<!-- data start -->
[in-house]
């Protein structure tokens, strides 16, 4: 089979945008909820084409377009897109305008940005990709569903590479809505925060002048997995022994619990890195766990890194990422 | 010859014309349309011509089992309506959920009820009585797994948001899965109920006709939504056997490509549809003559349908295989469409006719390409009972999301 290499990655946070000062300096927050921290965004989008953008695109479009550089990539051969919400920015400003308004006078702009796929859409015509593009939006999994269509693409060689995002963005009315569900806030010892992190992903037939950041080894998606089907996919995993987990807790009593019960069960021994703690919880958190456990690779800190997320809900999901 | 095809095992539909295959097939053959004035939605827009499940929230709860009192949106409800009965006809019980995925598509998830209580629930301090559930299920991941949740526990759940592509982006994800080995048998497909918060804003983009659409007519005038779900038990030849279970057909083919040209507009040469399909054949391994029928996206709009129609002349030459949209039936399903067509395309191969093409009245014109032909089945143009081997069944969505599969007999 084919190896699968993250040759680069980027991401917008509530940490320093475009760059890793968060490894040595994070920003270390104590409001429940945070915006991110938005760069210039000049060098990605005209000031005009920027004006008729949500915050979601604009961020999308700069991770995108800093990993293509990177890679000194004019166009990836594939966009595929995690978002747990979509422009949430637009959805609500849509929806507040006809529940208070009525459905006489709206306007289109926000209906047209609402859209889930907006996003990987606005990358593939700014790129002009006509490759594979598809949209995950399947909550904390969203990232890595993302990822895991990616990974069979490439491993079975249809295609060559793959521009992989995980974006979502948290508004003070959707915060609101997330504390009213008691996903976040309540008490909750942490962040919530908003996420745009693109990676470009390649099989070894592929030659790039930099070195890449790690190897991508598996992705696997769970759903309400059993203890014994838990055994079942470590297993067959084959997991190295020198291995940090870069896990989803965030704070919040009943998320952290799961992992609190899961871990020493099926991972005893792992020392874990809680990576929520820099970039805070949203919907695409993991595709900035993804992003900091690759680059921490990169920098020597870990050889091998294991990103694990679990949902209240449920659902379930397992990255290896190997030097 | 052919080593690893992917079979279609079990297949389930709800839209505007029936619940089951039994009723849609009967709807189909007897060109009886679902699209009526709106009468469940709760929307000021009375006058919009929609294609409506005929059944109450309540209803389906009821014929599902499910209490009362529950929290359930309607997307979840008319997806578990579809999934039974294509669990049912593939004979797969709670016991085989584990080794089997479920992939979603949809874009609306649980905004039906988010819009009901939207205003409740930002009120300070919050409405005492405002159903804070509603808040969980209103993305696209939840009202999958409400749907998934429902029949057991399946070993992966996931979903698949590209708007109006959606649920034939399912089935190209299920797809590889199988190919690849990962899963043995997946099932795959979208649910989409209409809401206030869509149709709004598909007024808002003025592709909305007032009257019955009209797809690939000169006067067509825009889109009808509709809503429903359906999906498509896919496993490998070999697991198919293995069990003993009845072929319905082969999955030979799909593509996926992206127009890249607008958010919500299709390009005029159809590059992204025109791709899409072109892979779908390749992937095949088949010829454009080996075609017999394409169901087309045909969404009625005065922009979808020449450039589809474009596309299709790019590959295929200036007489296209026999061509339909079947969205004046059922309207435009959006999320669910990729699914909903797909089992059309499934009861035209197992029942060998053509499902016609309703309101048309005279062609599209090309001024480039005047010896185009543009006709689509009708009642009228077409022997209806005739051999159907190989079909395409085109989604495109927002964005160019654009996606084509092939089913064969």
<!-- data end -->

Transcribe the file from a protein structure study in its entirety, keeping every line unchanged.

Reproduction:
[in-house]
């Protein structure tokens, strides 16, 4: 089979945008909820084409377009897109305008940005990709569903590479809505925060002048997995022994619990890195766990890194990422 | 010859014309349309011509089992309506959920009820009585797994948001899965109920006709939504056997490509549809003559349908295989469409006719390409009972999301 290499990655946070000062300096927050921290965004989008953008695109479009550089990539051969919400920015400003308004006078702009796929859409015509593009939006999994269509693409060689995002963005009315569900806030010892992190992903037939950041080894998606089907996919995993987990807790009593019960069960021994703690919880958190456990690779800190997320809900999901 | 095809095992539909295959097939053959004035939605827009499940929230709860009192949106409800009965006809019980995925598509998830209580629930301090559930299920991941949740526990759940592509982006994800080995048998497909918060804003983009659409007519005038779900038990030849279970057909083919040209507009040469399909054949391994029928996206709009129609002349030459949209039936399903067509395309191969093409009245014109032909089945143009081997069944969505599969007999 084919190896699968993250040759680069980027991401917008509530940490320093475009760059890793968060490894040595994070920003270390104590409001429940945070915006991110938005760069210039000049060098990605005209000031005009920027004006008729949500915050979601604009961020999308700069991770995108800093990993293509990177890679000194004019166009990836594939966009595929995690978002747990979509422009949430637009959805609500849509929806507040006809529940208070009525459905006489709206306007289109926000209906047209609402859209889930907006996003990987606005990358593939700014790129002009006509490759594979598809949209995950399947909550904390969203990232890595993302990822895991990616990974069979490439491993079975249809295609060559793959521009992989995980974006979502948290508004003070959707915060609101997330504390009213008691996903976040309540008490909750942490962040919530908003996420745009693109990676470009390649099989070894592929030659790039930099070195890449790690190897991508598996992705696997769970759903309400059993203890014994838990055994079942470590297993067959084959997991190295020198291995940090870069896990989803965030704070919040009943998320952290799961992992609190899961871990020493099926991972005893792992020392874990809680990576929520820099970039805070949203919907695409993991595709900035993804992003900091690759680059921490990169920098020597870990050889091998294991990103694990679990949902209240449920659902379930397992990255290896190997030097 | 052919080593690893992917079979279609079990297949389930709800839209505007029936619940089951039994009723849609009967709807189909007897060109009886679902699209009526709106009468469940709760929307000021009375006058919009929609294609409506005929059944109450309540209803389906009821014929599902499910209490009362529950929290359930309607997307979840008319997806578990579809999934039974294509669990049912593939004979797969709670016991085989584990080794089997479920992939979603949809874009609306649980905004039906988010819009009901939207205003409740930002009120300070919050409405005492405002159903804070509603808040969980209103993305696209939840009202999958409400749907998934429902029949057991399946070993992966996931979903698949590209708007109006959606649920034939399912089935190209299920797809590889199988190919690849990962899963043995997946099932795959979208649910989409209409809401206030869509149709709004598909007024808002003025592709909305007032009257019955009209797809690939000169006067067509825009889109009808509709809503429903359906999906498509896919496993490998070999697991198919293995069990003993009845072929319905082969999955030979799909593509996926992206127009890249607008958010919500299709390009005029159809590059992204025109791709899409072109892979779908390749992937095949088949010829454009080996075609017999394409169901087309045909969404009625005065922009979808020449450039589809474009596309299709790019590959295929200036007489296209026999061509339909079947969205004046059922309207435009959006999320669910990729699914909903797909089992059309499934009861035209197992029942060998053509499902016609309703309101048309005279062609599209090309001024480039005047010896185009543009006709689509009708009642009228077409022997209806005739051999159907190989079909395409085109989604495109927002964005160019654009996606084509092939089913064969």